• Practicing mindfulness has been linked to healthy college transition. Another study here.  
  • Great tips here for college students, including keep your door open and spend as little time as possible in your room--hang out in common areas and study in the library.

What do you wish you knew when you started college? What helped with the transition? What didn't?

A few good gems

Hello and happy summer to you! I've been enjoying a verrrry gentle and restorative May and June after the mad dash to the end of the school year. We made it through another high-mileage semester, commuting back and forth between our respective jobs. The up side to all that intermittent separation is that we are delighted to be together full time now--well, as full time as we get, with G's work travel. 

He actually just returned from an overseas trip this morning so this weekend we're planning on some good long city walks, teaching Sunday School to our class of 17- and 18-year-olds, and checking out the Black Out: Silhouette exhibit at the National Portrait Gallery. I highly suspect it will further fuel my obsession with collecting little pieces of vintage silhouette art. Or, better yet, getting out some scissors and black paper myself...

First, a few good gems for your weekend:

  • Did you HEAR? There's a Freaks and Geeks documentary coming soon to a television near you!! Monday, July 16th on A & E.
 Photo: Chris Haston/Getty Images

Photo: Chris Haston/Getty Images

  • NY Times obituary writer Margalit Fox says goodbye today and I loved what she had to say about finding her path, writing about others' paths, and coming up with her own epitaph. (Thanks, Maddy, for sending me this)
  • I'm deskless here in our little one-bedroom condo in DC, which is fine, but this window-mounted standing desk has me rethinking the situation!
     
  • Recently I followed a delightful rabbit hole through the comments of this Cup of Jo post: What's the Most Beautiful Thing You've Read? The post itself is three years old and readers have come back and posted their favorite lines of poetry and literature. Clear your schedule if you click over and start to read! There are some beautiful gems there. 
     
  • Isn't this a gorgeous dress? I tracked it down to Johanna Ortiz in Russian Vogue.  Next step: either figure out how to purchase it or how to make one of my own--I'm not sure which one is more likely/possible, ha!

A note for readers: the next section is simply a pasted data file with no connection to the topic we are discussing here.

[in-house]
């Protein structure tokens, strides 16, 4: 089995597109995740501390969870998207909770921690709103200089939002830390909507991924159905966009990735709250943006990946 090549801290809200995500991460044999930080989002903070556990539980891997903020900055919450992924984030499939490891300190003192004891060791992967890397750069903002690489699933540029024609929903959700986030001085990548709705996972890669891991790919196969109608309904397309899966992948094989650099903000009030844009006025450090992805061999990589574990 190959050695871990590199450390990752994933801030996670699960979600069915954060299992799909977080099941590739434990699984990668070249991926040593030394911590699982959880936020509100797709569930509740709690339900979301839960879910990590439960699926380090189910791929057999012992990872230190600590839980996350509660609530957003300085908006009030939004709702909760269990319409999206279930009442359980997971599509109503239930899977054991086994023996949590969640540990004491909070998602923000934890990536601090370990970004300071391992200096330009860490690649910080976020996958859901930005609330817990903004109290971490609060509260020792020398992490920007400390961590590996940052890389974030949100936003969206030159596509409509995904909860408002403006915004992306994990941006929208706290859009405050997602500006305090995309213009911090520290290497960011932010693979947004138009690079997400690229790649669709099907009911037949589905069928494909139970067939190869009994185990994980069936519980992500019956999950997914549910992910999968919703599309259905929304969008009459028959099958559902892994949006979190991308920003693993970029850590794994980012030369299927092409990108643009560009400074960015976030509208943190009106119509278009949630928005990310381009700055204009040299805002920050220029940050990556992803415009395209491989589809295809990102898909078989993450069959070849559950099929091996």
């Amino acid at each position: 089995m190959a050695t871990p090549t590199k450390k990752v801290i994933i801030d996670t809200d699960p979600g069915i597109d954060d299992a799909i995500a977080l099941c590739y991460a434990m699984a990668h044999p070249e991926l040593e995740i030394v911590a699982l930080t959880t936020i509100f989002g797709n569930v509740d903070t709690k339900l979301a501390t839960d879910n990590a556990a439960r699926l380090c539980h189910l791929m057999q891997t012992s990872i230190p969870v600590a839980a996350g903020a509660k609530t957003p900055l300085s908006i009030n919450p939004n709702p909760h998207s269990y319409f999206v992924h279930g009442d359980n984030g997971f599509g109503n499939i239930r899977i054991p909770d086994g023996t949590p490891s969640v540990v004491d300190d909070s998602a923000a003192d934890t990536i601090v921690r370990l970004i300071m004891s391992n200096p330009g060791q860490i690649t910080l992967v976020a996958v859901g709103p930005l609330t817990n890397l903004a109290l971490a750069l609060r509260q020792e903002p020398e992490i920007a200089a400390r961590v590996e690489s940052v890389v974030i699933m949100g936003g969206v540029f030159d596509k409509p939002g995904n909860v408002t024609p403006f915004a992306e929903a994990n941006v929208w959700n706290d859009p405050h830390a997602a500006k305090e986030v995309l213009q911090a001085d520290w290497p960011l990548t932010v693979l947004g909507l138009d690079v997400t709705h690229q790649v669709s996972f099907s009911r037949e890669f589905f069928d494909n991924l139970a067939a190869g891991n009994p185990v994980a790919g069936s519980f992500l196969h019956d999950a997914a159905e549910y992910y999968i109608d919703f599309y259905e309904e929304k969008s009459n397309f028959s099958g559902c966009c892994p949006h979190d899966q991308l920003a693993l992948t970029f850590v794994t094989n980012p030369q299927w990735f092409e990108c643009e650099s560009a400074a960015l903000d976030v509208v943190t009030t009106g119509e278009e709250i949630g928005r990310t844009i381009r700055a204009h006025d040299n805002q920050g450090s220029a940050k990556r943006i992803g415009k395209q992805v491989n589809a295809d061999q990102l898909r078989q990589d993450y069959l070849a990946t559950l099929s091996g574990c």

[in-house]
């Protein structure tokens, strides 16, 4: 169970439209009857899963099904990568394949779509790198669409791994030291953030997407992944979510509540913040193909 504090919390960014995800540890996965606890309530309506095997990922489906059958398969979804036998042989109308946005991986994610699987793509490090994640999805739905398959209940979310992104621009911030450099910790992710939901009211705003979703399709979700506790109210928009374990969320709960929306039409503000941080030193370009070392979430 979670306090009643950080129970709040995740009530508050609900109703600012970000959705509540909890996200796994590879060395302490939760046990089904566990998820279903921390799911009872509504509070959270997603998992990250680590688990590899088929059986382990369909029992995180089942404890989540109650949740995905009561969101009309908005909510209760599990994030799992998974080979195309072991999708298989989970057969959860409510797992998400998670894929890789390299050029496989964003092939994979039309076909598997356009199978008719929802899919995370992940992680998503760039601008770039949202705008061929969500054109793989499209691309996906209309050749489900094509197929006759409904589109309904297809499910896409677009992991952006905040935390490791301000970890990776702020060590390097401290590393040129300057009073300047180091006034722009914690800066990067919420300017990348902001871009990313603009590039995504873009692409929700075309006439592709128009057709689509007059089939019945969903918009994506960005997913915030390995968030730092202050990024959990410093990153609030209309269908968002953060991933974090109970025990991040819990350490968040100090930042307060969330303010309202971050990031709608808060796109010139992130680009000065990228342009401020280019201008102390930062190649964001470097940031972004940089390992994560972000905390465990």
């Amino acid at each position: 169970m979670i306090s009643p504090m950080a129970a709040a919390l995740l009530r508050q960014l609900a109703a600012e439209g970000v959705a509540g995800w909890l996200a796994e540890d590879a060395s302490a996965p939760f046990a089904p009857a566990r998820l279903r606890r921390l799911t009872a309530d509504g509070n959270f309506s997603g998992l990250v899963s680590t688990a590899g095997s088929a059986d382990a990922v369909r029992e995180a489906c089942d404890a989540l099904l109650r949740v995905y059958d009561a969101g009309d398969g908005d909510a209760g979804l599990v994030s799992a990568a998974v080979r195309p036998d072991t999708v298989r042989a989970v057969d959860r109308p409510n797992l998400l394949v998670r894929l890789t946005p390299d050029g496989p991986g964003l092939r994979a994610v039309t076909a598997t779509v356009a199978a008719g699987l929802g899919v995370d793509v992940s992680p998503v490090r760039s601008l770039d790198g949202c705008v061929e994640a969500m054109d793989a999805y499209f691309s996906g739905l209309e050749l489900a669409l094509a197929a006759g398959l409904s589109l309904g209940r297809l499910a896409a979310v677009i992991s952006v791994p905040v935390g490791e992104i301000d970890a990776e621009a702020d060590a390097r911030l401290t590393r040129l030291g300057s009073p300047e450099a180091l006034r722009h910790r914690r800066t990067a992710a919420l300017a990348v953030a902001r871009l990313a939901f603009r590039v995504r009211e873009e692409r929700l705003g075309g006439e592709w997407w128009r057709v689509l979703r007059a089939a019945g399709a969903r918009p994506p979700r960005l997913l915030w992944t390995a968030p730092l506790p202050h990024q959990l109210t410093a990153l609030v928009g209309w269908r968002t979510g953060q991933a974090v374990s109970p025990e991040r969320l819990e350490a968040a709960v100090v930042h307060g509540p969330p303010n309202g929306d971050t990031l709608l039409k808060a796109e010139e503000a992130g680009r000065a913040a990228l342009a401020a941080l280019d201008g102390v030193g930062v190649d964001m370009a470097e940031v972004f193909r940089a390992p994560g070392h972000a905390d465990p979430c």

• Do yourself a favor and go see the Mister Rogers documentary, Won't You Be My Neighbor, stat! It's no secret that I love Fred Rogers--and in large part my career was influenced by him. Even if you're not a certified Mr Rogers fan, it's a good, hope-filled film. Exhibit A: G and Maddy both liked it when I invited (dragged?) them with me.  And, listen: I like you just the way you are. 

Okay, friends. Happy weekending! It feels good to reconnect with you here after a bit of a break.  

A few good gems

Hello! I'm a little giddy today--my spring break starts at the end of the day and I'm looking forward to a week with family and friends. (Never mind that it will feel more like *winter* break--I'll take it!) What do you have brewing for the weekend?

Here are a few gems I've collected from the internet recently. Enjoy!

How great is this By The Sea painting by Lisa Congdon?!

Joanna Goddard recently featured a terrific selection of insights and epiphanies on parenting teens. Read the 286 (!) comments, too; there are some winners there! 

Why are more teens than ever suffering from severe anxiety?

A great Traders Joe's breakfast hack for your Saturday morning enjoyment (yum!)

Are you watching the Netflix series of David Letterman interviews, My Next Guest Needs No Introduction? I've missed him! I loved the ones so far: Obama and George Clooney. Next up: Malala! 

I love this idea of Overlooked, "a history project recalling the lives of those who, for whatever reason, were left out of The Times’s obit pages." Like Charlotte Bronte! Ida B Wells! Read about it here and watch for more great updates/entries here and nominate someone to be included here. (Thanks to my friend Deirdre for sending this along.) 

One of my favorite magazines in Australia was Dumbo Feather, with its wonderfully thoughtful conversations with doers, thinkers, and creatives: June Factor on the importance of play, Brene Brown on vulnerability and being brave, Parker Palmer on living the questions, Krista Tippett on belief, the list goes on and on. 

This week's BYU devotional by Mechanical Engineering professor Julie Crockett was delightful

The Mothers Before instagram account collects photos and shares the stories of mothers before they became mothers, submitted by their children. Charming and surprisingly moving. 

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Have a great weekend! 

Friendship down through the years

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Back somewhere around 1999 or 2000 (give or take), I spent my days caring for my three little girls (my only son to be born in 2001). What did I do then? How did I spend my days? When I think back, I mostly picture a whirlwind. There was so much going on, and I was sort of a clueless traveler lost in that raging storm. Without an umbrella. Or proper footwear.

Maybe because my life was flying around me so helter skelter, I find it difficult now to line it up in a neat narrative titled, The Days When My Kids Were Young -- And How I Survived. I just recall pieces and snippets and middle of the night awakenings. I remember lining my three girls up on kitchen bar stools to do their hair each morning. I remember drives to preschool and unruly cardboard projects leaking glitter in their wake. I remember rounds of sickness moving through my family in waves, barely getting one kid well before the next succumbed. I remember family dinners, Saturday sports, birthday parties, spelling homework, reading logs, bedtime avoidance. In the between times of parenting, I sandwiched in conversations with friends, book clubs, dinner clubs, late night Sonic runs. My friends and I showed up en masse to McDonald's, talking for hours while our kids took over the playplace, a tiny gang of tyrants ruling over their plastic kingdom.